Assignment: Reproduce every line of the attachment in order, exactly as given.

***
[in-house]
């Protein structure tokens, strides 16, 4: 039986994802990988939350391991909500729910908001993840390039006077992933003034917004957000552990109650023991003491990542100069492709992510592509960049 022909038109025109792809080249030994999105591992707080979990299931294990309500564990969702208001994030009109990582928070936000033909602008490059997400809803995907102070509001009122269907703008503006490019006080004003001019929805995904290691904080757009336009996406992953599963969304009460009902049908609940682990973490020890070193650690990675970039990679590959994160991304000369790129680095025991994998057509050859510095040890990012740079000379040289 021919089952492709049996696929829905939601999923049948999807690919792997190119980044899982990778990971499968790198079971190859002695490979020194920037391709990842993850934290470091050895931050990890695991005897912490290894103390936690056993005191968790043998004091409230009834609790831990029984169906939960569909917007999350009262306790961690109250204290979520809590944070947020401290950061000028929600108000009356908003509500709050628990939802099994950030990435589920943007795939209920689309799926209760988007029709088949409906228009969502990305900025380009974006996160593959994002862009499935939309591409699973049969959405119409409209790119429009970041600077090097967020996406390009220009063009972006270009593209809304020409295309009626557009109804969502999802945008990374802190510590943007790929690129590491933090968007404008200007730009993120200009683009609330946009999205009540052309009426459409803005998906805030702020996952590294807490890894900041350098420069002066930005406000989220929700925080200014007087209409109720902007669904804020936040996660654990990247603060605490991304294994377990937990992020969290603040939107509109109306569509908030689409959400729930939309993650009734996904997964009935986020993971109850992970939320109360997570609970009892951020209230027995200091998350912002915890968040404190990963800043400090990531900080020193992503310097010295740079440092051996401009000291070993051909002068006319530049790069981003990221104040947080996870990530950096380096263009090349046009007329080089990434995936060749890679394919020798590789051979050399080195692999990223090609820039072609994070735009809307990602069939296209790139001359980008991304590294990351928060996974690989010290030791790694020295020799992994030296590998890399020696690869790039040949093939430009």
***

[in-house]
């Protein structure tokens, strides 16, 4: 039986994802990988939350391991909500729910908001993840390039006077992933003034917004957000552990109650023991003491990542100069492709992510592509960049 022909038109025109792809080249030994999105591992707080979990299931294990309500564990969702208001994030009109990582928070936000033909602008490059997400809803995907102070509001009122269907703008503006490019006080004003001019929805995904290691904080757009336009996406992953599963969304009460009902049908609940682990973490020890070193650690990675970039990679590959994160991304000369790129680095025991994998057509050859510095040890990012740079000379040289 021919089952492709049996696929829905939601999923049948999807690919792997190119980044899982990778990971499968790198079971190859002695490979020194920037391709990842993850934290470091050895931050990890695991005897912490290894103390936690056993005191968790043998004091409230009834609790831990029984169906939960569909917007999350009262306790961690109250204290979520809590944070947020401290950061000028929600108000009356908003509500709050628990939802099994950030990435589920943007795939209920689309799926209760988007029709088949409906228009969502990305900025380009974006996160593959994002862009499935939309591409699973049969959405119409409209790119429009970041600077090097967020996406390009220009063009972006270009593209809304020409295309009626557009109804969502999802945008990374802190510590943007790929690129590491933090968007404008200007730009993120200009683009609330946009999205009540052309009426459409803005998906805030702020996952590294807490890894900041350098420069002066930005406000989220929700925080200014007087209409109720902007669904804020936040996660654990990247603060605490991304294994377990937990992020969290603040939107509109109306569509908030689409959400729930939309993650009734996904997964009935986020993971109850992970939320109360997570609970009892951020209230027995200091998350912002915890968040404190990963800043400090990531900080020193992503310097010295740079440092051996401009000291070993051909002068006319530049790069981003990221104040947080996870990530950096380096263009090349046009007329080089990434995936060749890679394919020798590789051979050399080195692999990223090609820039072609994070735009809307990602069939296209790139001359980008991304590294990351928060996974690989010290030791790694020295020799992994030296590998890399020696690869790039040949093939430009």